2019 CAN-AM RENEGADE X xc 1000R
— Testing the fastest 4×4 around —
By the staff of Dirt Wheels
By now you may be thinking to yourself, “Really? Another 2019 Can-Am quad test? That’s three in a row!” Or, you could be entirely too stoked about reading up on their impressive machines. Either way, this Can-Am, isn’t just “another one.” The Renegade X xc 1000R is in a league of its own! This is hands down the Canadian company’s most impressive and powerful ATV to the point of absurdity. Do we really need 91 horsepower in a quad? Well, no. But do we thoroughly enjoy it? You bet we do! Let’s break down the 2019 Can-Am Renegade X xc 1000R.
Last month’s issue debuted the Outlander XT 1000R, sporting a 976cc, V-twin-cylinder, liquid-cooled and electronically fuel-injected engine. The machine weighed in at 826 pounds with full racks front and rear. Can-Am stuffs that mill inside the frame of this Renegade. Compared to the Outlander, the stripped-down Renegade went through a Weight Watchers program to settle at 710 pounds! Now, if you calculate how much power you gain per pound lost between the two machines, you could be smarter than us. The rule of thumb we’ve heard is that for every 15 pounds lost, it feels like 1 horsepower gain. Think that over and you will realize that the Renegade is substantially faster than the outrageously powerful Outlander.
Can-Am employs its iTC system, which stands for Intelligent Throttle Control. This means the engine’s throttle bodies are operated electronically rather than a traditional throttle cable. The throttle actuation and response are more crisp and immediate, but the more noticeable improvement to the 1000R for 2019 is selectable power modes. The three modes you can toggle through are Eco (plenty), Normal (fast) and Sport (and scary). An additional 2 horsepower had to be pulled out of the Rotax engine to provide 91 ponies for the new model year.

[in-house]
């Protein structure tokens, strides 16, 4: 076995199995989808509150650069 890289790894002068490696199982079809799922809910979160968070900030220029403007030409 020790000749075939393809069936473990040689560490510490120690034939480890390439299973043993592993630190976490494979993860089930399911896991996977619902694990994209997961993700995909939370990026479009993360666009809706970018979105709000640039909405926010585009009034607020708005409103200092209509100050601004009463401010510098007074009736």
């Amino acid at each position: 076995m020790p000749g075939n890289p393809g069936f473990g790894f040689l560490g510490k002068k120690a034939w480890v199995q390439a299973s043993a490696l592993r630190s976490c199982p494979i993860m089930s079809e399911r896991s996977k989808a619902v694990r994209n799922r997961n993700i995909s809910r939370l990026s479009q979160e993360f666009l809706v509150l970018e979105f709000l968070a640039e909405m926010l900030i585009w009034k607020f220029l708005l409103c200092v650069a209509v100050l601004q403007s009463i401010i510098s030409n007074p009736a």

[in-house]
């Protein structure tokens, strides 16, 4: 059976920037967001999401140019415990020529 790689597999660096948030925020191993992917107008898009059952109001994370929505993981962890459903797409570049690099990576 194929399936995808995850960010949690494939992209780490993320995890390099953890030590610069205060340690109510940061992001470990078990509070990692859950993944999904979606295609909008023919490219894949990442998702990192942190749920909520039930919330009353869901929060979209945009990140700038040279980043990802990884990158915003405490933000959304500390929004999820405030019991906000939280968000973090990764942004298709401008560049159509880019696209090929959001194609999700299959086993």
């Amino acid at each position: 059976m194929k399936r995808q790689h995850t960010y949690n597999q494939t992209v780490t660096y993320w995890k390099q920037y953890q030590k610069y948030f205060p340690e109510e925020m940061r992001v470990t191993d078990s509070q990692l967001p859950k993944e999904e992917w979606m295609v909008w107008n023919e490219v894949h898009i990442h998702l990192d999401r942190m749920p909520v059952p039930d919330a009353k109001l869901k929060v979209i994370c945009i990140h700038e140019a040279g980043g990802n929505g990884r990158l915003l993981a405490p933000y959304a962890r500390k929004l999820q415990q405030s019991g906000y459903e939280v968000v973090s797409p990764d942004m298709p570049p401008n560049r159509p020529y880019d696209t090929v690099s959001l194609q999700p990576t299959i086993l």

All of this brute torque and power gets sent from the V-twin engine through a fully automatic continuously variable transmission. It is then shaft-driven to the front Visco-Lok, auto-locking differential and rear fully locked differential to eventually turn the axles and wheels.
Can-Am changed up the suspension on all of the Outlanders and Renegades that have an engine displacing 650cc or larger. This includes a 2-inch-wider footprint and a bit more wheel travel. This was derived through longer front A-arms and wider rear torsional trailing arms on the independent rear suspension. Wheel-travel numbers are now 9.2 inches up front and 9.9 in the rear. The front end gained more A-arm clearance through a gull-wing-shaped lower A-arm that provided over an inch more clearance. The bottom of the frame sits 10.5 inches off the ground on the X xc.
Improvements were made to gain more traction, smooth out the ride and allow the Renegade to slide in a more stable manner. The rear sway bar was designed to be less rigid, and Can-Am added a sway bar setup to the front end for 2019. Fox 1.5-inch Podium RC2 shocks come on all four corners, and they are a big improvement over base-level shocks. The RC2s are dual-compression-, rebound- and spring-preload-adjustable, so you can fine-tune the piggyback reservoir shocks for your style and terrain you ride.
MORE TO KNOW
There are a lot more important things to know about a machine before you decide whether it is the right one for you. For starters, the cockpit and controls are a major factor. The Can-Am Renegade is suited for taller riders. The 5.4-gallon gas tank is wide between the knees while seated, and the machine is wide between the legs period. The CVT case sticks out a bit on the left side as well. The upsides to the cockpit are that it’s roomy, the metal footpegs offer a lot of foot traction and the standing riding position is quite comfortable.